- overweight(>85th BMI%) females
- Early to late puberty (expected age range 7-18)
- Hyperandrogenemic (free testosterone greater than 2.5 standard deviations above the mean for normal control subjects of the same Tanner Stage)
- Screening labs within age-appropriate normal range, with the exception of a mildly low hematocrit (see below) and the hormonal abnormalities inherent in obesity which could include mildly elevated LH, lipids, testosterone, prolactin, DHEAS, E2, glucose, and insulin and decreased FSH and/or SHBG
- Age < 7 or > 18 years
- Inability to comprehend what will be done during the study or why it will be done
- BMI-for-age < 5th percentile
- Positive pregnancy test or lactation.
- Abnormal laboratory studies will be confirmed by repeat testing to exclude laboratory error.
- Morning cortisol < 3 µg/dL or history of Cushing syndrome or adrenal insufficiency
- History of congenital adrenal hyperplasia or 17-hydroxyprogesterone > 300 ng/dL, which suggests the possibility of congenital adrenal hyperplasia (if postmenarcheal, the 17-hydroxyprogesterone will be collected during the follicular phase, or ≥ 40 days since last menses if oligomenorrheic). NOTE: If a 17-hydroxyprogesterone >300 mg/dL is confirmed on repeat testing, an ACTH-stimulated 17-hydroxyprogesterone <1000 ng/dL will be required for study participation.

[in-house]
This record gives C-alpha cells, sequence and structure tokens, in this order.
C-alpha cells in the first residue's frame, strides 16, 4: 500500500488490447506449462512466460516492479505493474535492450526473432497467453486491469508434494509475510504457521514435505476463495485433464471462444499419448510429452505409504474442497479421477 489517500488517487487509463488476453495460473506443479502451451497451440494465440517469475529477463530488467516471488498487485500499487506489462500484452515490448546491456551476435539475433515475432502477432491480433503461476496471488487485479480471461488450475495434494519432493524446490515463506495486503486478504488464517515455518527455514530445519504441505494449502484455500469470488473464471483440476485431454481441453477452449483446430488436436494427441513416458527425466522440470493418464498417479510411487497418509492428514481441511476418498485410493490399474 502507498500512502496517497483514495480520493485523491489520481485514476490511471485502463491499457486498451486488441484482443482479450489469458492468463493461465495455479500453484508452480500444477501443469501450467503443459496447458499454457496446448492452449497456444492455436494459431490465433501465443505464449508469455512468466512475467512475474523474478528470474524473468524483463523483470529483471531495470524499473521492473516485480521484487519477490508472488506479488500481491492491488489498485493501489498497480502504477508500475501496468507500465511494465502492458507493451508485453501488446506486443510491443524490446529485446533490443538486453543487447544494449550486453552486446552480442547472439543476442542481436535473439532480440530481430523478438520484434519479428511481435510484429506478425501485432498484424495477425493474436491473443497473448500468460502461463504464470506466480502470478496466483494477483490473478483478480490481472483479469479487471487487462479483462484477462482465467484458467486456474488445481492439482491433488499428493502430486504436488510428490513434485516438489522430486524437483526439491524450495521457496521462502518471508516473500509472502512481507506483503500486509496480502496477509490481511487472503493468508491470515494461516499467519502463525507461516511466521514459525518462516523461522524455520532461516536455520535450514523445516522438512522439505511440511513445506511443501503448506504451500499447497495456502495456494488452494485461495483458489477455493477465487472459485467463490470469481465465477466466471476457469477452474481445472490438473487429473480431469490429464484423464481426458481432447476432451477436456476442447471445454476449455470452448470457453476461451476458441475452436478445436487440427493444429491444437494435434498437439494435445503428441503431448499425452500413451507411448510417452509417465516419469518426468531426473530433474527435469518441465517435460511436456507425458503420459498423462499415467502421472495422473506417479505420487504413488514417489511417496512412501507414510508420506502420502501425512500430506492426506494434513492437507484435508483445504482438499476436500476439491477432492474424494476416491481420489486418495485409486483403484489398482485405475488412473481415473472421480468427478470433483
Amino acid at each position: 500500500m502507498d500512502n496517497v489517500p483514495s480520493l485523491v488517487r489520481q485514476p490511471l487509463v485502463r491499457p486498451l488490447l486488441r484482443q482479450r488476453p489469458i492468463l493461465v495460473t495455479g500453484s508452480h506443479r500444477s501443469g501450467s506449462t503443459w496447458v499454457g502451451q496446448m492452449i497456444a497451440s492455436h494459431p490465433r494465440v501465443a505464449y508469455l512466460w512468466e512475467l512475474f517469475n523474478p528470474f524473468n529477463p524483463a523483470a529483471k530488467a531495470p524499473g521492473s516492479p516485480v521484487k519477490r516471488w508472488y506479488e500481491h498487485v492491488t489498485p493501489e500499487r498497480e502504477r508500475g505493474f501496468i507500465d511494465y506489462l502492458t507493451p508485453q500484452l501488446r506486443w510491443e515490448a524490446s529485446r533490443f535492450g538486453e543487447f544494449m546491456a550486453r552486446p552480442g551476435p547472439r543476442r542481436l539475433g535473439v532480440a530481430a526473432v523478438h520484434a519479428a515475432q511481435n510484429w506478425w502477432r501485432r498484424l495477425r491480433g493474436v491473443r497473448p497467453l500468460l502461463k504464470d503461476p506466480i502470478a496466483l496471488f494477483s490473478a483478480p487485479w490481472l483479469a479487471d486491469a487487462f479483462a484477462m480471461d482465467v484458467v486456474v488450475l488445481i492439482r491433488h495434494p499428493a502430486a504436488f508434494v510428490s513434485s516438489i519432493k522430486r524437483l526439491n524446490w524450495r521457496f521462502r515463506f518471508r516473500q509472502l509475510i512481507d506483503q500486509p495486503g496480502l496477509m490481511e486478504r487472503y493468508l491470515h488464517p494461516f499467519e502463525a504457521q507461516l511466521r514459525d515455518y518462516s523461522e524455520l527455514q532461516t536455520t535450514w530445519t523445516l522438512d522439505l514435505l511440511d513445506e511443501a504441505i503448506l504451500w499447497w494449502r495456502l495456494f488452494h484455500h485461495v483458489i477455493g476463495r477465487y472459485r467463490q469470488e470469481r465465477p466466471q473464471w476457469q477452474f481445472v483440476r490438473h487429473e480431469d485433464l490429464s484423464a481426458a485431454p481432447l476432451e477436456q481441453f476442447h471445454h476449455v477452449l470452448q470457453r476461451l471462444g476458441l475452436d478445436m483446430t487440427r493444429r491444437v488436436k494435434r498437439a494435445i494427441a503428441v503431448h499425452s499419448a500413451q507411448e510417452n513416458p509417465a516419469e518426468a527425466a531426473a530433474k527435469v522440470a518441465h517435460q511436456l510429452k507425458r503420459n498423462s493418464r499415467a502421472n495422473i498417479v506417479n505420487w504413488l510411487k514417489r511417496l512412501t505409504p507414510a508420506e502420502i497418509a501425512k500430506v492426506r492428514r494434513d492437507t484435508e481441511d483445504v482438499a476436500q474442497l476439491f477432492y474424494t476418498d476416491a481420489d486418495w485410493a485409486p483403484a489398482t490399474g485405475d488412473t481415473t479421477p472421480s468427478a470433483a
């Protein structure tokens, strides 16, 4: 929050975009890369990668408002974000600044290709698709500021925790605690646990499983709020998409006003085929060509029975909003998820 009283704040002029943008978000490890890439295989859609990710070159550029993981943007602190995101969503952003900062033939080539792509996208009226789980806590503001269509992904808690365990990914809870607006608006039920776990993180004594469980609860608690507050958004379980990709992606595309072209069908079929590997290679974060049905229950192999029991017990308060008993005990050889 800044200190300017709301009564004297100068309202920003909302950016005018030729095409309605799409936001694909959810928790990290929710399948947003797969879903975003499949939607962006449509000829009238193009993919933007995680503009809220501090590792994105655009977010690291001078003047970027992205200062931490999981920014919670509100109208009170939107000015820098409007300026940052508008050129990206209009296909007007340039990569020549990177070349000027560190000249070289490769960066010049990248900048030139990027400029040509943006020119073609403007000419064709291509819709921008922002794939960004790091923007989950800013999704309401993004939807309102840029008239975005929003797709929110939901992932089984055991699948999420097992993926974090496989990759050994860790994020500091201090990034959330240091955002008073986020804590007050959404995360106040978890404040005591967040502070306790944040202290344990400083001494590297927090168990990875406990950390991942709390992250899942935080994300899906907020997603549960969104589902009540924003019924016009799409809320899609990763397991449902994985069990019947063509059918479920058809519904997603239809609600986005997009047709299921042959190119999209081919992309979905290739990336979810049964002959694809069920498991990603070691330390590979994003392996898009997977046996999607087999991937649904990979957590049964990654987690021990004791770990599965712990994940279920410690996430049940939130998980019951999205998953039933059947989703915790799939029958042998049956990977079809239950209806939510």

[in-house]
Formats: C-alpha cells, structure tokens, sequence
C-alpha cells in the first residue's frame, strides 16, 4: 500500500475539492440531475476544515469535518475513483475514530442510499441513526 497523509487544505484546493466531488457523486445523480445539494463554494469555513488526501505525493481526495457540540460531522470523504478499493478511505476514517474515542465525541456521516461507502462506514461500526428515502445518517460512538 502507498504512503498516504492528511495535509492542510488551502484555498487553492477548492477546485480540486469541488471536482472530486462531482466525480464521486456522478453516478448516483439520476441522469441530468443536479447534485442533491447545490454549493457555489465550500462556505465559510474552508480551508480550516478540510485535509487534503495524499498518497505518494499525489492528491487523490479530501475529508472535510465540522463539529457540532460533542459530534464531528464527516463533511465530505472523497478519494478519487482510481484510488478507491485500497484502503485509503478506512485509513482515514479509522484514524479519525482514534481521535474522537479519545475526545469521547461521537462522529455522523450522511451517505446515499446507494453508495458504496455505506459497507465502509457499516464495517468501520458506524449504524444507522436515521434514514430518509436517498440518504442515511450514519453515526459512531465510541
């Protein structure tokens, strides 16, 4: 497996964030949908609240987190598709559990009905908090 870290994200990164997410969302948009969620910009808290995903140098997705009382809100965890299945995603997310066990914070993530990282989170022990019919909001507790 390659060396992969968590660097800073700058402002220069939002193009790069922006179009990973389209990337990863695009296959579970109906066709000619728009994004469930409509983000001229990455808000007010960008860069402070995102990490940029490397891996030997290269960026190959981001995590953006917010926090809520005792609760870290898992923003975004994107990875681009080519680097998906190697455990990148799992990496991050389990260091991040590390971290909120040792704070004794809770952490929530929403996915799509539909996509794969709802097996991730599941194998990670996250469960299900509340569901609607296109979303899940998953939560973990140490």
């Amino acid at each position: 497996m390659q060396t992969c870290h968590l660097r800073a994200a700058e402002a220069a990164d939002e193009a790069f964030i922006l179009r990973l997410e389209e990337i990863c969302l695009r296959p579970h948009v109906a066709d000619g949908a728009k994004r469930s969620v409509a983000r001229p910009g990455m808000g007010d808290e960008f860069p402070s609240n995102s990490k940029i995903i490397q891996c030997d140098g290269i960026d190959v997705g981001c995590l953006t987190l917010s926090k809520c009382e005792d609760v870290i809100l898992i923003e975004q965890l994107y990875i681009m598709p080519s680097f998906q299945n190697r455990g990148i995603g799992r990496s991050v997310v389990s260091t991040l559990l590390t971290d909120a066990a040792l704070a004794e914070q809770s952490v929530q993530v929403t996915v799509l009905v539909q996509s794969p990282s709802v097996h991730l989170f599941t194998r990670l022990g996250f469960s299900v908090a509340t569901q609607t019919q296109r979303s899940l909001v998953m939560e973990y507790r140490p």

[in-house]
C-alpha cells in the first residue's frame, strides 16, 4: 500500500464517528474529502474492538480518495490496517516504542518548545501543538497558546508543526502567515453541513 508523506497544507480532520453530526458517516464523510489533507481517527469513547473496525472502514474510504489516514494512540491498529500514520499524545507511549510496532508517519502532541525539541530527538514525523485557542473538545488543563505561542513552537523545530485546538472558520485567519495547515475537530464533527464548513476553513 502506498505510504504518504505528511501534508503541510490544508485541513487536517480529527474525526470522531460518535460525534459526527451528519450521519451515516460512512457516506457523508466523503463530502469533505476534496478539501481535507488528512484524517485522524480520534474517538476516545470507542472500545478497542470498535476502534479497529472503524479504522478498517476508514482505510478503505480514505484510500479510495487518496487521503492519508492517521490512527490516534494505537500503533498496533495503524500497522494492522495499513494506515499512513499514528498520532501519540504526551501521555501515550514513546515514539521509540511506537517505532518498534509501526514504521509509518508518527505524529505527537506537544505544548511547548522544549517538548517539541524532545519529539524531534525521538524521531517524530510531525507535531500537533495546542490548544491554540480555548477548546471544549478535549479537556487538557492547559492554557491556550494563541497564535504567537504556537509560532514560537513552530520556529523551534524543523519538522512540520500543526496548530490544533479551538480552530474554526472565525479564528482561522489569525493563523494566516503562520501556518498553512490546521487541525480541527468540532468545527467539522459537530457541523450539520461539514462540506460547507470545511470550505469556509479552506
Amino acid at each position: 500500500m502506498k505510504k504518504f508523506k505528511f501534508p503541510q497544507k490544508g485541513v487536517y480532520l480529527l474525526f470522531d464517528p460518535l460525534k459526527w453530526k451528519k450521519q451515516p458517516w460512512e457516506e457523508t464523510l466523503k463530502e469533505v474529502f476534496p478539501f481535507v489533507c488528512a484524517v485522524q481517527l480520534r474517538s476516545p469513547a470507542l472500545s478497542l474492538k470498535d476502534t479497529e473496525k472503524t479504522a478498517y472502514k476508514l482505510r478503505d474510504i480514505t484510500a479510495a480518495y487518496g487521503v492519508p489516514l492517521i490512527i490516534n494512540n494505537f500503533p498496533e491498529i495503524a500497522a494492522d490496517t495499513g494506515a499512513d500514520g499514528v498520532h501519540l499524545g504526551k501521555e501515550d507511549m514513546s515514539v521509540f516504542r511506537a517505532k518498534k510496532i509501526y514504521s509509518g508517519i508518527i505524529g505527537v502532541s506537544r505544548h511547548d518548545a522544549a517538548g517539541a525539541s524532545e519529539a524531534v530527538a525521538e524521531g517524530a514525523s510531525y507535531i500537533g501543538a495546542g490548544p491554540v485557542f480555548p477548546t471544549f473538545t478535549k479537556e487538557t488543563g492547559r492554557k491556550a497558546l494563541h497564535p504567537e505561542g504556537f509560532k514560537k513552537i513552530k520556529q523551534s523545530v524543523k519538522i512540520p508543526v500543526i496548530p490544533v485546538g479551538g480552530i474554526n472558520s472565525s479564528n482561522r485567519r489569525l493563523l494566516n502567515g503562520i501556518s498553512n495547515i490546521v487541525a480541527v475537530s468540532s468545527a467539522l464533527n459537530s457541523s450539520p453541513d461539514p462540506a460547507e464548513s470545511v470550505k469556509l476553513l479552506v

- Total testosterone > 150 ng/dL, which suggests the possibility of a virilizing neoplasm
- DHEAS greater than the upper limit of age-appropriate normal range (mild elevations may be seen in PCOS and adolescent HA, and elevations < 1.5 times the age-appropriate upper limit of normal will be accepted in these groups)
- Previous diagnosis of diabetes, fasting glucose ≥126 mg/dL, or a hemoglobin A1c ≥6.5%
- Abnormal thyroid stimulating hormone (TSH) for age. Subjects with stable and adequately treated hypothyroidism, reflected by normal TSH values, will not be excluded.
- Abnormal prolactin. Mild elevations may be seen in overweight girls, and elevations <1.5 times the upper limit of normal will be accepted in this group.